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Another banner year.

Widely acclaimed as one of the best-managed chains in the industry, Albertson's is on its way to record sales and earnings in fiscal 1984. But thaths just business as usual for the Boise-based chain, which has racked up steady increases for many years, largely due to the success of its superstores and combination units.

During the six-month period that ended Aug. 2 1984, Albertson's rang up $2.3 billion in sales, 11.4% more than the comparable period in 1983. Earnings fared even better, skyrocketing 20.3%, to $37.2 million.

Albertson's net earnings increase this year follows an impressive 1983. Earnings for the fiscal year the ended Feb. 2. 1984, came in at $70.3 million, a 20% jump over fiscal 1982. Sales for the 52-week 1983 fiscal year totaled $4.28 billion, an increase of 9% over fiscal 1982, which was a 53-week fiscal year.

Albertson's long-term success has resulted from its skill at operating four distinct formats that appeal to the one-sop shopping needs of consumers. At the end of fiscal 1983, the company operated 432 stores of which 255 are conventional supers, 69 are superstores, 89 are combination food-drug units, and 19 are markets called "The Grocery Warehouse."

Over the past decade, the chain has concentrated its energy, and its capital spending, on the combinaton units and superstores. The chain expanded from 48 combination stores at the beginning of fiscal 1979 to 89 such units at the close of fiscal 1983.

The chain's superstores, which are smaller versions of the combination food-drug units and require less real estate and fit better into many operating areas, have been receiving even more attention. By the end of fiscal 1983, Albertson's operated almost four times more superstores as it did five years ago. The company added 23 superstores in fiscal 1983.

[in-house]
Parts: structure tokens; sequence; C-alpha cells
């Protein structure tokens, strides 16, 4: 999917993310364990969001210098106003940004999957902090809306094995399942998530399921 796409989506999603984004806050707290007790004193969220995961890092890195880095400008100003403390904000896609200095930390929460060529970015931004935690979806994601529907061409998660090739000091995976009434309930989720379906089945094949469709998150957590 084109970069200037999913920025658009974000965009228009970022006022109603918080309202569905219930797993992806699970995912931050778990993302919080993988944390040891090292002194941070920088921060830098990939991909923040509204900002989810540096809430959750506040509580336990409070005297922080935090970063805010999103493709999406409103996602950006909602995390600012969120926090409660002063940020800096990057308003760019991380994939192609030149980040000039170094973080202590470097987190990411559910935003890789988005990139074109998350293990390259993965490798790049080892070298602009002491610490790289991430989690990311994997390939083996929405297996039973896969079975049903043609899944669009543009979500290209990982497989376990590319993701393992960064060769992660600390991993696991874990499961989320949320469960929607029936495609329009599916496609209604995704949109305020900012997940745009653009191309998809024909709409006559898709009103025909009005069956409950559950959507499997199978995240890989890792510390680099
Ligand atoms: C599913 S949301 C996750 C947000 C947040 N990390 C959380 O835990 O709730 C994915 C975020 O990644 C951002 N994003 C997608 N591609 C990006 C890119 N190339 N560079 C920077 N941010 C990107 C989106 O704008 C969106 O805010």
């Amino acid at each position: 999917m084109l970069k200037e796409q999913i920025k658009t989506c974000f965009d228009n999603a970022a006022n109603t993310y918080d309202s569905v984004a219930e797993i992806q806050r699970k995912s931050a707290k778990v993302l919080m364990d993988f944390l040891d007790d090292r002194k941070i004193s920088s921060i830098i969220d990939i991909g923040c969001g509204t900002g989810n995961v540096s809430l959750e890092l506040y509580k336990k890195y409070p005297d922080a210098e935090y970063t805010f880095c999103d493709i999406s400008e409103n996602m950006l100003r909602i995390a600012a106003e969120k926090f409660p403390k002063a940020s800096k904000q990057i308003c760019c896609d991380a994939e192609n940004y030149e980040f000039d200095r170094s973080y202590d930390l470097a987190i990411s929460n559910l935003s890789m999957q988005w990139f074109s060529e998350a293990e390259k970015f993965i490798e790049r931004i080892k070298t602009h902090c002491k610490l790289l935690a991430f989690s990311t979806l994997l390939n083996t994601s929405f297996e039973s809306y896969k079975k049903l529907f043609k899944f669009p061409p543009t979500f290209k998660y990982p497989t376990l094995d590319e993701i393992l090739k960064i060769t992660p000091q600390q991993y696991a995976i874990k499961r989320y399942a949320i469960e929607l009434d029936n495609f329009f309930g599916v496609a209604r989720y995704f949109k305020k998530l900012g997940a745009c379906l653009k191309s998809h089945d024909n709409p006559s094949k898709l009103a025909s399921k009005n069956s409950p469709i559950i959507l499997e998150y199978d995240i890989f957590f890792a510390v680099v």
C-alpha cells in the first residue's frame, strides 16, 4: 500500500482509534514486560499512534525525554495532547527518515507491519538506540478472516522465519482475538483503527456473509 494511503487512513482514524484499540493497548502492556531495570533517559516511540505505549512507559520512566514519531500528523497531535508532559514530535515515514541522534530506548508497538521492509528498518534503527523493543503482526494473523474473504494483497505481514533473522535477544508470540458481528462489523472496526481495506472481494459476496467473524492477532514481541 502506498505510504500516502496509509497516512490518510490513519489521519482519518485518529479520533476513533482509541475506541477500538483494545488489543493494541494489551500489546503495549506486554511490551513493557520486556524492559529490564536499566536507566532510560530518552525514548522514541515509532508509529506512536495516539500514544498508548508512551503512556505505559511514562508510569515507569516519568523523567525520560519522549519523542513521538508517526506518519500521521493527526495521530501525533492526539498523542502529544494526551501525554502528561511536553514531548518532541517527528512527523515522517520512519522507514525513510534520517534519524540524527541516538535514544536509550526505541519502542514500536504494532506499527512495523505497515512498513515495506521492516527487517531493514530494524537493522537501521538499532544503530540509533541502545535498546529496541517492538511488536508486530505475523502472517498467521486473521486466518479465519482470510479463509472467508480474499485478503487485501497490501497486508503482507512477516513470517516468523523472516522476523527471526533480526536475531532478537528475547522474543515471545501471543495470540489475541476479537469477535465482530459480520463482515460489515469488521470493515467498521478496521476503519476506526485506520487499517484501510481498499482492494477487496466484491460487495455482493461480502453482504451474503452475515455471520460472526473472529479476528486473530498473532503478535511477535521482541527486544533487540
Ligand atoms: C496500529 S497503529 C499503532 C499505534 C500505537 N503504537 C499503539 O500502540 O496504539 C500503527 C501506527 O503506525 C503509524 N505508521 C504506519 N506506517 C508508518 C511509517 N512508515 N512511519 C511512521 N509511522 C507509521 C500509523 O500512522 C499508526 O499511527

The road that Albertson's has chosen to follow is illustrated by the changes in square footage percentage devoted to each format during the past five years. In fiscal 1979, conventionals accounted for 64.7% of square footage; combination stores, 26.7%; superstores, 7.5%; and grocery warehouses, 1.1%. As of February 2, 1984, the percentages were: conventionals, 44.1%; combination units, 32.1%; superstores, 19.3%; and grocery warehouses, 4.5%.

Albertson's success with these formats is reflected in its enviable profit margin. On a comparable FIFO basis, the profit margin has increased from 1.56% five years ago, to 1.65% at year-end 1982, to 1.74% for the fiscal year ended February 2, 1984. The profit margin on a LIFO basis was 1.64% for fiscal 1983.

In fiscal 1984, the chain plans to open 30 superstores, 11 combination units and one conventional market. All of the proposed stores will be in states already served by Albertson's, Chairman Warren E. McCain says.

The company's biggest push in the near future will be in Texas, where eight stores are to be opened in 1984. The chain will be concentrating on the Dallas-Fort Worth market, with seven combination stores slated to open there starting at the end of 1984. Total capital expenditurres for fiscal 1984 are projected at $131 million, up 42.4% over fiscal 1983. Albertson's plans 22 remodelings this year.

The future looks promising. By opening 40 to 50 stores a year, the firm expects to add about 40% in squae footage annually, with most of the extra feet in more profitable formats. "We are excited about our five-year plan." MeCain says. "Sales will grow from $4.28 billion last year to over $9 billion. Earnings should grow proportionately. We plan to open 242 stores over the next five years. The future is trly exciting."
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Title Annotation:Albertsons
Publication:Progressive Grocer
Date:Oct 1, 1984
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